Hey! My name is Sophie Morrone, I am 22 years old, I just graduated from The Fashion Institute of Technology, and I am what you call a Previvor.
Now what is that you ask?
A Previvor is an individual who is a survivor of a predisposition to cancer but hasn’t had the disease. For me, I am BRCA1 positive which is a genetic mutation which is linked to breast cancer.
Now to give you some background, for as long as I could remember, I wanted to work in the fashion industry as my grandparents were designers and I always looked up to them for inspiration. I wrote for the fashion section of my high school’s newspaper, voted best dressed...I was that girl, fashion was in my DNA. I was destined to go to school for fashion and nothing would stop me.
My story began in 2015 when I was 19 and needed a physical prior to transferring to The Fashion Institute of Technology. I didn’t know it yet, but my whole world would soon turn upside down. I unexpectedly found out I had the hereditary mutation, BRCA1 that runs on my father’s side of the family. This meant that I had an 87-90% chance of developing breast cancer in my lifetime, and unfortunately, breast cancer ran heavily and quite young in my family (as young as 30). My world went from an infinite number of opportunities, to being placed on a timeline that lead to cancer.
This was probably one of the loneliest experiences I had ever gone through. To transfer to a new college, trying to make new friends and relate to the 20-somethings around me felt nearly impossible with the weight of this mutation. I remember my friends panicking over a Tinder guy they hadn’t heard back from, and frankly, I was jealous. I wish I could have had that kind of panic. My panic wouldn’t allow me to even come close to meeting new people, not wanting to be a burden to the next guy I met. I felt completely unlovable. I never expected my college career to feel like this.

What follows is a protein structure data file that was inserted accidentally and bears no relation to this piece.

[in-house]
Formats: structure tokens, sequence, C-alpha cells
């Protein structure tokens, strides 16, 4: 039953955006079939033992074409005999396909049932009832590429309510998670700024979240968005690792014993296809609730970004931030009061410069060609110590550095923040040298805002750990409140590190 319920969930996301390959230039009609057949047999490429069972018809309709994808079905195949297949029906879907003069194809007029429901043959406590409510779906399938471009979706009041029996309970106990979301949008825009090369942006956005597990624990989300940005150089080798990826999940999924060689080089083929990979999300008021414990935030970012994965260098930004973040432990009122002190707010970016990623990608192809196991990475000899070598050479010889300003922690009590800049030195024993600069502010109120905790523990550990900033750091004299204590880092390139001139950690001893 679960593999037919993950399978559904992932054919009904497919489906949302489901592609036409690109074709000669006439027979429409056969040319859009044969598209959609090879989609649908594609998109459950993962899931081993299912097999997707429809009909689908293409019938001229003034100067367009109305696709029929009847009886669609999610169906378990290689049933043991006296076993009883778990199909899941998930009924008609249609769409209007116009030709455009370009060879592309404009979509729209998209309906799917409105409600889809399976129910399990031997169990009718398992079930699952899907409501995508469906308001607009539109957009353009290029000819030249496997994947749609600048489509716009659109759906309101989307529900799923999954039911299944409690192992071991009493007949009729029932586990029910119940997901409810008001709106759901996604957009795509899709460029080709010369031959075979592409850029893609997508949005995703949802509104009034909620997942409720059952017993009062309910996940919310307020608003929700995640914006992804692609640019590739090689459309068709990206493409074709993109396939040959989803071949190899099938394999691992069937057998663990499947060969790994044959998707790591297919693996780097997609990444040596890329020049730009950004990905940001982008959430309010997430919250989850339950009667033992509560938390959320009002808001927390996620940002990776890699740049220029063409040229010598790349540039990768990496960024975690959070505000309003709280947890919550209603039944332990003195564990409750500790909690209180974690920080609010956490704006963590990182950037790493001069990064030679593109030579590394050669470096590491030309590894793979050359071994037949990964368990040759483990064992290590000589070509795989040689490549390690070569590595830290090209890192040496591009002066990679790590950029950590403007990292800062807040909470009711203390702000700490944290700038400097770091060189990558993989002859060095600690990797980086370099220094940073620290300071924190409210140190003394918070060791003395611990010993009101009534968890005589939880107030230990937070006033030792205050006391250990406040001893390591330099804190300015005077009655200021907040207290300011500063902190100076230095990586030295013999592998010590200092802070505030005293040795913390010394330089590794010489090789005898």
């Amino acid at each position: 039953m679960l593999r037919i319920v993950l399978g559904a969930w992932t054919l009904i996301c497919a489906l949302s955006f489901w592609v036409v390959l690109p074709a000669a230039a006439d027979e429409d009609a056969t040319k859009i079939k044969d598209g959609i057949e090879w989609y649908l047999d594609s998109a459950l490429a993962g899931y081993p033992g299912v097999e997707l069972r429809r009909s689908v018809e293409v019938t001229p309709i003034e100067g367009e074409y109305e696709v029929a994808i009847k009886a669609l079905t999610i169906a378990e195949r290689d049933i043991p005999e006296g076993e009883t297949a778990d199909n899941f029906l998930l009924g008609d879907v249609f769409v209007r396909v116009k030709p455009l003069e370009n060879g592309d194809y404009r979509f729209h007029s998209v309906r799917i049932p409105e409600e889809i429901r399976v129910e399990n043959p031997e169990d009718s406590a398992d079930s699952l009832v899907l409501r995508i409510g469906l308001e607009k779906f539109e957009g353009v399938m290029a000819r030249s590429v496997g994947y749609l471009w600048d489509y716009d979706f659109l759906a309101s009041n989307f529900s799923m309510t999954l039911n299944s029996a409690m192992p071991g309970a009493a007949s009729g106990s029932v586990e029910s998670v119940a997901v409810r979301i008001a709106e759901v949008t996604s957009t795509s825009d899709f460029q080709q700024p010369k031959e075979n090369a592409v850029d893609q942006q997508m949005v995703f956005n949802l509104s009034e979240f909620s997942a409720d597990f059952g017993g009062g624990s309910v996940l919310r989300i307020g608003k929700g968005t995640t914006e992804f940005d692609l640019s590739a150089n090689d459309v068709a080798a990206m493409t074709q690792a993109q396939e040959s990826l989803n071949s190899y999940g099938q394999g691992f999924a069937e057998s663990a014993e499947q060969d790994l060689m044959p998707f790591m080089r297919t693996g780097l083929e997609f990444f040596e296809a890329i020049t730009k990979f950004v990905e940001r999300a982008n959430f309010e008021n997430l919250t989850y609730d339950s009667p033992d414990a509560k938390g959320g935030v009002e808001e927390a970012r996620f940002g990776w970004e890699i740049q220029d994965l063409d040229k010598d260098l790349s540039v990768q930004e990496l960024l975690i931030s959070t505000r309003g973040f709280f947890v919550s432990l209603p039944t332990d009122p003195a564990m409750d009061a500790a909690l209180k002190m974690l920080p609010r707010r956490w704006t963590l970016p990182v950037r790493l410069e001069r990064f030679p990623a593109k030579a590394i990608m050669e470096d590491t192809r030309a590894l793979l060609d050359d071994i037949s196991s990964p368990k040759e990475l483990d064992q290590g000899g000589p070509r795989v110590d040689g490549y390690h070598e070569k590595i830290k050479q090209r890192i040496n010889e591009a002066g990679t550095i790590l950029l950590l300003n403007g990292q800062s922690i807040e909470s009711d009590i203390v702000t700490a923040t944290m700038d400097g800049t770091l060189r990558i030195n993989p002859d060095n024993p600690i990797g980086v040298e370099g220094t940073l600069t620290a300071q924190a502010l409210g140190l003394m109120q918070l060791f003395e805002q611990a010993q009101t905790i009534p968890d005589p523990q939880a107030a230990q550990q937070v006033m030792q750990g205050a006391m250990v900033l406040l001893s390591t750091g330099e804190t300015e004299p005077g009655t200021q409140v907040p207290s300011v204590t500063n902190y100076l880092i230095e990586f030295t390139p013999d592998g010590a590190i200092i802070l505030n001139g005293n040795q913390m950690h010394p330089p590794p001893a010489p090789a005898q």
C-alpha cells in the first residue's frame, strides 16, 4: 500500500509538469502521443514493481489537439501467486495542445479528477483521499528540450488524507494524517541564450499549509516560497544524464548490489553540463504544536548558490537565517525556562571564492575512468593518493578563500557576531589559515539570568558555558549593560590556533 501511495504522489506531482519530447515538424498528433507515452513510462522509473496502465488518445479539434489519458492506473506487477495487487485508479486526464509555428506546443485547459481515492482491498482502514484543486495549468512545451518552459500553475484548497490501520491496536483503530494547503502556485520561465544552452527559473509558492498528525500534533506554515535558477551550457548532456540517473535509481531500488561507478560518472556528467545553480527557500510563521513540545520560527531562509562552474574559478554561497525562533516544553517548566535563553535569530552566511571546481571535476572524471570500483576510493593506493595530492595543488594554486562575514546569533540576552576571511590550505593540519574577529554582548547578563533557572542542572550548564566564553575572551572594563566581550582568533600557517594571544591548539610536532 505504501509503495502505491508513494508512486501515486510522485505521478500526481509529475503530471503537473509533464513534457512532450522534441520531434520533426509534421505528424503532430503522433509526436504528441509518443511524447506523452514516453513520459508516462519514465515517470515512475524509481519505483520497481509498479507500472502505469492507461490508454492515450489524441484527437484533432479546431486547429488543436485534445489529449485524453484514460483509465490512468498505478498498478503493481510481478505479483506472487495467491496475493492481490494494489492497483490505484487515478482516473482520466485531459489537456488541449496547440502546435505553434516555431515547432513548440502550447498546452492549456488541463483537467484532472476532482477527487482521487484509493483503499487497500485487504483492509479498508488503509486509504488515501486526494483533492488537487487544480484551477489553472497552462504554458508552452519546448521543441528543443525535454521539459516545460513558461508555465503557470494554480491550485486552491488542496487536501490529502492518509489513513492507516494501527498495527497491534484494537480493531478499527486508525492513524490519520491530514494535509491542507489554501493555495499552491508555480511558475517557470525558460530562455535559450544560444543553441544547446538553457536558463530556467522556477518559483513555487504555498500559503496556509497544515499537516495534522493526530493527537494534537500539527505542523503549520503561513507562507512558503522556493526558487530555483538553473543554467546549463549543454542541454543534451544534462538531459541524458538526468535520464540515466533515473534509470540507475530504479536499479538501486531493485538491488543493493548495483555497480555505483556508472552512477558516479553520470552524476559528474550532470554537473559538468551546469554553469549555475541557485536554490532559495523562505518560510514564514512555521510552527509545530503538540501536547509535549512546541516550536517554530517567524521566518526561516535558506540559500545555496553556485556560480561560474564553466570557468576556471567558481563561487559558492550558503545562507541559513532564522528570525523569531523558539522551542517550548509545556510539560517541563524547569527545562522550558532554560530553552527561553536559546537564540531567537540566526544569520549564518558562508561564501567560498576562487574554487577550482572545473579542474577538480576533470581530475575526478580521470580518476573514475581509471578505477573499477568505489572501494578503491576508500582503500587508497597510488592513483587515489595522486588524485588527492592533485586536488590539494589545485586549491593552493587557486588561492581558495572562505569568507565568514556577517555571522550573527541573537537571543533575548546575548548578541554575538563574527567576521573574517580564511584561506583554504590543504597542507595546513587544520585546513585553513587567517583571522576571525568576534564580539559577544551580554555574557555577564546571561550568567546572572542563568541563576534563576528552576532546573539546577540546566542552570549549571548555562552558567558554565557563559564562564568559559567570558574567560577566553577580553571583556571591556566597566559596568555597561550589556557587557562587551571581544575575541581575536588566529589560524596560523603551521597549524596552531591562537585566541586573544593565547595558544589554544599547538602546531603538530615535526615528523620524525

It wasn’t until the fall of 2017 that I chose to take preventative action over surveillance. In doing so, I could provide myself peace of mind and a better standard of living. I firmly decided this was what I needed to do while sitting in the waiting room full of women who were at different stages of their own journeys at Memorial Sloan Cancer Center, most chemo patients. Sitting in that waiting room was like sitting in the middle of a war zone, each woman, fighting for her own survival, while I sat there with the ammunition of modern medicine to change my own life. Though I had a battle of my own, this prediction of my future weighing heavily on my shoulders was the very ammunition these individuals would have killed for.
In search of a greater purpose to my new journey but not yet ready to open up about it, I decided to walk in Central Park with Making Strides and had raised $2,400 that October.
I remember the day of the walk feeling completely anxious because I wasn’t walking for a cause anymore. Now, I am a part of the cause, a part of the greater community of previvors and survivors who marched in pink. It wasn’t until we reached the 2 mile marker that we heard these two young girls talking behind us.